Yes review by Yes

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  • Released: Jan 1, 1969
  • Sound: 9
  • Lyrics: 7
  • Overall Impression: 8
  • Reviewer's score: 8 Superb
  • Users' score: 9.3 (7 votes)
Yes: Yes
4

Sound — 9
People often overlook this band's early albums in favor of the more mainstream ones such as "The Yes Album" and "Fragile". Yes has a lot to offer musically, even in their infancy. The line-up started out a bit different. Instead of the guitar god Steve Howe, you have Pete Banks. He takes less chances in his playing. The same could be said about Tony Kaye, the bands original keyboardist. While the music may not be as dynamic or as progressive as their later outings, it's still a delight to listen to. Jon Anderson's voice resonates through every verse and chorus he sings. I truly believe he is one of the best singers in rock. Tony Kaye's raw and heartfelt keyboarding sends chills down my spines every chord he slams. Bill Bruford and Chris Squire both show their technical prowess and make this album explosive. The album features two covers, both that are executed greatly and surpass the originals. Every single track on this album is killer. It opens with an enthusiastic and moving song called "Beyond And Before". Yes continues to get more interesting as the tracks play on. "Looking Around" has been known to get caught in my head at the most random times possible. As I said earlier, the two covers are phenomenal. The second one is a Beatles cover. They transform "Every Little Thing" from a simple pop rock song to a prog masterpiece. The album closes with a stellar track called "Survival". The wah-filled bassy riff is one of Yes' best.

Lyrics — 7
The lyrics aren't as mature as future Yes albums. Topics range from war to love. "Beyond And Before" has some of the best lyrics on the album. A lot of the other songs are about love. Love has always been a neglected topic in progressive rock. It is a bit awkward that all this intricate music is being paired up with this subject matter. But you have to realize that Yes probably did this to break into the mainstream. I don't blame them one bit. Jon Anderson could be singing names from a phone book and I would still be astonished. This man is a gentle man who can deliver vocally with his angelically tenor voice.

Overall Impression — 8
You would be doing yourself a big disservice by not checking this album out. This is one of the greatest debut albums I have ever listened to. All of the elements of classic Yes are featured, albeit not to the epic proportions in later albums. There is not much bad to say about this album. The album art (on both the European and US versions) is bit boring. Yes is known for their fantastical artwork. Still a quality album nonetheless. You'll be giving this album more than just a few spins. It's grand.

12 comments sorted by best / new / date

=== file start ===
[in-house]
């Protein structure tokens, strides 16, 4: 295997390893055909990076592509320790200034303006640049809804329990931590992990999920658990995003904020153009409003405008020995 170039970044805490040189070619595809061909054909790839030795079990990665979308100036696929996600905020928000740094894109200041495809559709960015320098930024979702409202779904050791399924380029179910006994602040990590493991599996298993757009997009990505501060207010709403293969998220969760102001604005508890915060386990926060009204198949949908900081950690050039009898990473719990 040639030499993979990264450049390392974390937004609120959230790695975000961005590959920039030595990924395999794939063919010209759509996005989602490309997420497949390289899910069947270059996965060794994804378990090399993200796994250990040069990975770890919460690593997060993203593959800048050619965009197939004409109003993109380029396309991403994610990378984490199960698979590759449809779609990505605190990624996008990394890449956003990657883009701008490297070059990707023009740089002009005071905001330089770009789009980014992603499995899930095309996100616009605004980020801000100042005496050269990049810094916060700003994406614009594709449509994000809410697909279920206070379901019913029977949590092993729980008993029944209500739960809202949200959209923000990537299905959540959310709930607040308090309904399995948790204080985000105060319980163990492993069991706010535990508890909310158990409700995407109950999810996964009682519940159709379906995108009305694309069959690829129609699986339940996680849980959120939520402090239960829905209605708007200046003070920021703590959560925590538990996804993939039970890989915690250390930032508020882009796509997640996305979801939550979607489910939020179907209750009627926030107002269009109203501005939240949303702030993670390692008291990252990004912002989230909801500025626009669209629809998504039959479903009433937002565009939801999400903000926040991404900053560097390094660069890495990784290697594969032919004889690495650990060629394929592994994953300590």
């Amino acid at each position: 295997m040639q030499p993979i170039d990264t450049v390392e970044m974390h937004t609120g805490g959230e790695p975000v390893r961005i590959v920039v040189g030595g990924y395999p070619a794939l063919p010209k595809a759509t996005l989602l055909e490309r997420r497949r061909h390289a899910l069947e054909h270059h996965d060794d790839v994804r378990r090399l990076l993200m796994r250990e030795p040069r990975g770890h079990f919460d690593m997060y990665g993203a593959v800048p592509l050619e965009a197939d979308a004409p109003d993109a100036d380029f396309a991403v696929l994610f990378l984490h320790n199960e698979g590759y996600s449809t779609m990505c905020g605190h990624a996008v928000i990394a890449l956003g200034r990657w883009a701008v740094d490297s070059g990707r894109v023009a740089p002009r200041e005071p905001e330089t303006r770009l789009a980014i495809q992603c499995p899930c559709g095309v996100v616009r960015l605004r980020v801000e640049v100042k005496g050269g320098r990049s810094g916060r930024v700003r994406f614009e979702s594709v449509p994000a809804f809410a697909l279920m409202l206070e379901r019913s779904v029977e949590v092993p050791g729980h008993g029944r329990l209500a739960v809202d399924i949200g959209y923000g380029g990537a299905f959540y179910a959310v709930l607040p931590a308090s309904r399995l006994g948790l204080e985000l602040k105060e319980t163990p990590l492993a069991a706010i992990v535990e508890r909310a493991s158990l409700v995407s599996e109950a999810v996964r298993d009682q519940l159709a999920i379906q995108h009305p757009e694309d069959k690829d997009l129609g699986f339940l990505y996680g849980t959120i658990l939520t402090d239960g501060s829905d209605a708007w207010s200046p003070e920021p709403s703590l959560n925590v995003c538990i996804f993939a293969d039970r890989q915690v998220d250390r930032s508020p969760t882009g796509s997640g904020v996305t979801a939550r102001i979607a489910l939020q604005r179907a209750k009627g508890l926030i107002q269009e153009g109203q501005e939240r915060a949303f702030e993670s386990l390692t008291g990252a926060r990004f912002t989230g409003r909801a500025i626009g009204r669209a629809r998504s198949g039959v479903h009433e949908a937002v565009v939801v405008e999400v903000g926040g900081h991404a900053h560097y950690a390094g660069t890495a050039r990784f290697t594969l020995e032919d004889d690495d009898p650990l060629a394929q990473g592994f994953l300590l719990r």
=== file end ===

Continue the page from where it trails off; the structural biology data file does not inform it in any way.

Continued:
IBuriedPaul
    I don't think it's possible to be a Yes fan and hate their debut album. It's just blasphemous.
    Flibo
    A lot of Yes fans seem to dislike their debut album. It's a great album despite Steve Howe not appearing on this one.
    loinmute
    Just the fact of hearing bassist Chris Squire is enough for me to have bought this album. I am a lover of progressive rock/metal, and this band is a forefather.
    RiffYourFaceOff
    I'll have to check this out, I've heard "Roundabout" and "Owner of a Lonely Heart" a lot of course, but never listened to them much besides those.
    bokma
    RiffYourFaceOff wrote: I'll have to check this out, I've heard "Roundabout" and "Owner of a Lonely Heart" a lot of course, but never listened to them much besides those.
    Listen to the Close to the Edge album!! It's the best thing they've ever released!
    IBuriedPaul
    bokma wrote: RiffYourFaceOff wrote: I'll have to check this out, I've heard "Roundabout" and "Owner of a Lonely Heart" a lot of course, but never listened to them much besides those. Listen to the Close to the Edge album!! It's the best thing they've ever released!
    This is true. Close to the Edge was their best album. Every album released after Close to the Edge lived in it's shadow. It was a behemoth.
    FloyDZeD
    bokma wrote:Listen to the Close to the Edge album!! It's the best thing they've ever released!
    It is a great album, but I almost prefer The Yes Album.
    Jamma
    CttE is really amazing, but I have days where I prefer relayer, that album is amazing too, and quite underlooked. The middle section of the gates of delerium has aggression that you just can't hear in any other yes album and yet it finishes with one of the most beautiful outros I have ever heard. I almost never listen to fragile now, CttE and relayer are pretty much perfect albums.
    ZA58
    I don't think it's possible to be a Yes fan and hate their debut album. It's just blasphemous. NO a fan can dislike a album or two besides I guest mostly like them for "Roundabout"
    IBuriedPaul
    ZA58 wrote: I don't think it's possible to be a Yes fan and hate their debut album. It's just blasphemous. NO a fan can dislike a album or two besides I guest mostly like them for "Roundabout"
    That may be true, but there are so many worse albums by Yes to hate. 90125? Big Generator? Tormato? TALK??? I think most sensible people would agree with me that "Yes" is definitely one of their better albums.
    Mincer
    Talk is a very underrated album- lots of great guitar playing, great lyrics, and great arrangements. My favorite is 'Relayer' if you like your prog more on the dynamic and chaotic side.
    Daysleeper_05
    Close to the Edge and the Yes Album are my faves, hands down. The track 'And You And I' is what defines the band for me. It's got everything. Even in the word of Jon Anderson, "I think this song is really what Yes is all about"